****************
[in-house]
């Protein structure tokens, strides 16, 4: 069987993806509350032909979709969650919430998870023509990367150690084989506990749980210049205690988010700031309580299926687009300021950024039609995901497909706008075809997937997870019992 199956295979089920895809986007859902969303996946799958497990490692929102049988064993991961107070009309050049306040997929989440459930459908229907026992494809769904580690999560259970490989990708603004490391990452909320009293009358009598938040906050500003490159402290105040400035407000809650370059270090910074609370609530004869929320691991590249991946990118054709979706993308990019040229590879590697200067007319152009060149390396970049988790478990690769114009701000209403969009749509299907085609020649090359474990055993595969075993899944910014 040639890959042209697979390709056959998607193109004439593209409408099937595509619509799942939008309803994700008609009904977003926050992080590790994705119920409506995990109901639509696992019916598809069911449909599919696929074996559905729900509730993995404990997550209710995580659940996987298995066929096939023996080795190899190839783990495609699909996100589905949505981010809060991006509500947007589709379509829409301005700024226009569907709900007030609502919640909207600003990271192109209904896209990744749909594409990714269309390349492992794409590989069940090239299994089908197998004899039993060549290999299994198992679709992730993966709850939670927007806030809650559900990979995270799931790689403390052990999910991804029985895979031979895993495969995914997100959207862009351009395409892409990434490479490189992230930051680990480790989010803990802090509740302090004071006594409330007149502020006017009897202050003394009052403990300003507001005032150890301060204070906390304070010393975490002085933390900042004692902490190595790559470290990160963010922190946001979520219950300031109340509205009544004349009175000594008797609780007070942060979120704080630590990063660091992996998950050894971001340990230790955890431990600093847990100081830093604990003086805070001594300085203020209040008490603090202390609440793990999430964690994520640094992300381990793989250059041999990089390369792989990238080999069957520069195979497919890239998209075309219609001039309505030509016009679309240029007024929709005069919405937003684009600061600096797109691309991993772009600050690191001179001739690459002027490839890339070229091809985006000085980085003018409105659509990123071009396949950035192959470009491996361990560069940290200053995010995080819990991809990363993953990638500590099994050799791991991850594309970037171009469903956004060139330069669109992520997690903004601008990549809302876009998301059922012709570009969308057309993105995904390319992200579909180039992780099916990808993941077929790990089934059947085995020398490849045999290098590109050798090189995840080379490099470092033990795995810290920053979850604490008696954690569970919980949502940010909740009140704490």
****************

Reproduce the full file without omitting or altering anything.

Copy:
[in-house]
């Protein structure tokens, strides 16, 4: 069987993806509350032909979709969650919430998870023509990367150690084989506990749980210049205690988010700031309580299926687009300021950024039609995901497909706008075809997937997870019992 199956295979089920895809986007859902969303996946799958497990490692929102049988064993991961107070009309050049306040997929989440459930459908229907026992494809769904580690999560259970490989990708603004490391990452909320009293009358009598938040906050500003490159402290105040400035407000809650370059270090910074609370609530004869929320691991590249991946990118054709979706993308990019040229590879590697200067007319152009060149390396970049988790478990690769114009701000209403969009749509299907085609020649090359474990055993595969075993899944910014 040639890959042209697979390709056959998607193109004439593209409408099937595509619509799942939008309803994700008609009904977003926050992080590790994705119920409506995990109901639509696992019916598809069911449909599919696929074996559905729900509730993995404990997550209710995580659940996987298995066929096939023996080795190899190839783990495609699909996100589905949505981010809060991006509500947007589709379509829409301005700024226009569907709900007030609502919640909207600003990271192109209904896209990744749909594409990714269309390349492992794409590989069940090239299994089908197998004899039993060549290999299994198992679709992730993966709850939670927007806030809650559900990979995270799931790689403390052990999910991804029985895979031979895993495969995914997100959207862009351009395409892409990434490479490189992230930051680990480790989010803990802090509740302090004071006594409330007149502020006017009897202050003394009052403990300003507001005032150890301060204070906390304070010393975490002085933390900042004692902490190595790559470290990160963010922190946001979520219950300031109340509205009544004349009175000594008797609780007070942060979120704080630590990063660091992996998950050894971001340990230790955890431990600093847990100081830093604990003086805070001594300085203020209040008490603090202390609440793990999430964690994520640094992300381990793989250059041999990089390369792989990238080999069957520069195979497919890239998209075309219609001039309505030509016009679309240029007024929709005069919405937003684009600061600096797109691309991993772009600050690191001179001739690459002027490839890339070229091809985006000085980085003018409105659509990123071009396949950035192959470009491996361990560069940290200053995010995080819990991809990363993953990638500590099994050799791991991850594309970037171009469903956004060139330069669109992520997690903004601008990549809302876009998301059922012709570009969308057309993105995904390319992200579909180039992780099916990808993941077929790990089934059947085995020398490849045999290098590109050798090189995840080379490099470092033990795995810290920053979850604490008696954690569970919980949502940010909740009140704490």